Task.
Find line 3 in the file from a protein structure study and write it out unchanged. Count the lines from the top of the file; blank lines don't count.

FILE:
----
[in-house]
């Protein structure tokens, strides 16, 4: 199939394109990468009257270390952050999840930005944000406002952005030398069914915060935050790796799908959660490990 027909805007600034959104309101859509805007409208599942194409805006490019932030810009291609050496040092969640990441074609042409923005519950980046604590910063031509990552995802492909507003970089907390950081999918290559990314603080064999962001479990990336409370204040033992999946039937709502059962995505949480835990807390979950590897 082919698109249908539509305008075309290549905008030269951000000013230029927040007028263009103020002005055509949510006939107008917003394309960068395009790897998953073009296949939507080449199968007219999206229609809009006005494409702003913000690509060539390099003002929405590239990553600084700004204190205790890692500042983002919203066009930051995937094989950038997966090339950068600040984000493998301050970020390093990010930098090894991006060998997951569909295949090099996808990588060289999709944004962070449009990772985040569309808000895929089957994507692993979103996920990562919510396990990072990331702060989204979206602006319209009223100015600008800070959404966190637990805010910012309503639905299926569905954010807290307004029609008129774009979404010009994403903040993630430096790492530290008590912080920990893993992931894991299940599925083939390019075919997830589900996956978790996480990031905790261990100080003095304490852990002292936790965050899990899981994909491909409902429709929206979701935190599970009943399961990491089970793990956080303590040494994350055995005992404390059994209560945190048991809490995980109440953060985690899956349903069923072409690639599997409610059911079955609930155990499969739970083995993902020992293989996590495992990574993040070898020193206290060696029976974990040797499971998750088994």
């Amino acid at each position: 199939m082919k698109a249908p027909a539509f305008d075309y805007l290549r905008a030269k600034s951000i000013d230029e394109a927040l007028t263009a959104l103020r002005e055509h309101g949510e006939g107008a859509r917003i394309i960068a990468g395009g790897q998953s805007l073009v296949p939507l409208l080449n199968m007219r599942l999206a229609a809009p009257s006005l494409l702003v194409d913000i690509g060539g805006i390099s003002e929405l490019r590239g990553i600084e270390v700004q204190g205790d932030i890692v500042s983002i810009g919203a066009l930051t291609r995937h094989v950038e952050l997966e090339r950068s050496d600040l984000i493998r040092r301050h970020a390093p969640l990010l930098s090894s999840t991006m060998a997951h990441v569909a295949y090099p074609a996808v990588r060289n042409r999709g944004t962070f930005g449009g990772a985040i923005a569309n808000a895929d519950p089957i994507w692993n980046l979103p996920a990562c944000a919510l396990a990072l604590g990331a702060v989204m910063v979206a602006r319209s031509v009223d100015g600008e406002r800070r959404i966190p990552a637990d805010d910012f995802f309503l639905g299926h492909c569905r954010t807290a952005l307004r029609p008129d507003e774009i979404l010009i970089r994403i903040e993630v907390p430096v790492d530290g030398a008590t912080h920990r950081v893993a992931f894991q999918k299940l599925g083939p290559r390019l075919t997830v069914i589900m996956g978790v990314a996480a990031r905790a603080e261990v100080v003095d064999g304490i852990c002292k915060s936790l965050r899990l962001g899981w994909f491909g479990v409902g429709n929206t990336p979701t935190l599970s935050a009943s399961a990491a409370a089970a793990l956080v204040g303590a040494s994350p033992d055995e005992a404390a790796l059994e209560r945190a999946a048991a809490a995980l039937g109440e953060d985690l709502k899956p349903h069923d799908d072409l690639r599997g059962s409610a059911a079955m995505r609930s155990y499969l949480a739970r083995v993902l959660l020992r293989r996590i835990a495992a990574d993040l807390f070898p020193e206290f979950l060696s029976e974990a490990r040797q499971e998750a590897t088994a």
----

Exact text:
């Amino acid at each position: 199939m082919k698109a249908p027909a539509f305008d075309y805007l290549r905008a030269k600034s951000i000013d230029e394109a927040l007028t263009a959104l103020r002005e055509h309101g949510e006939g107008a859509r917003i394309i960068a990468g395009g790897q998953s805007l073009v296949p939507l409208l080449n199968m007219r599942l999206a229609a809009p009257s006005l494409l702003v194409d913000i690509g060539g805006i390099s003002e929405l490019r590239g990553i600084e270390v700004q204190g205790d932030i890692v500042s983002i810009g919203a066009l930051t291609r995937h094989v950038e952050l997966e090339r950068s050496d600040l984000i493998r040092r301050h970020a390093p969640l990010l930098s090894s999840t991006m060998a997951h990441v569909a295949y090099p074609a996808v990588r060289n042409r999709g944004t962070f930005g449009g990772a985040i923005a569309n808000a895929d519950p089957i994507w692993n980046l979103p996920a990562c944000a919510l396990a990072l604590g990331a702060v989204m910063v979206a602006r319209s031509v009223d100015g600008e406002r800070r959404i966190p990552a637990d805010d910012f995802f309503l639905g299926h492909c569905r954010t807290a952005l307004r029609p008129d507003e774009i979404l010009i970089r994403i903040e993630v907390p430096v790492d530290g030398a008590t912080h920990r950081v893993a992931f894991q999918k299940l599925g083939p290559r390019l075919t997830v069914i589900m996956g978790v990314a996480a990031r905790a603080e261990v100080v003095d064999g304490i852990c002292k915060s936790l965050r899990l962001g899981w994909f491909g479990v409902g429709n929206t990336p979701t935190l599970s935050a009943s399961a990491a409370a089970a793990l956080v204040g303590a040494s994350p033992d055995e005992a404390a790796l059994e209560r945190a999946a048991a809490a995980l039937g109440e953060d985690l709502k899956p349903h069923d799908d072409l690639r599997g059962s409610a059911a079955m995505r609930s155990y499969l949480a739970r083995v993902l959660l020992r293989r996590i835990a495992a990574d993040l807390f070898p020193e206290f979950l060696s029976e974990a490990r040797q499971e998750a590897t088994a």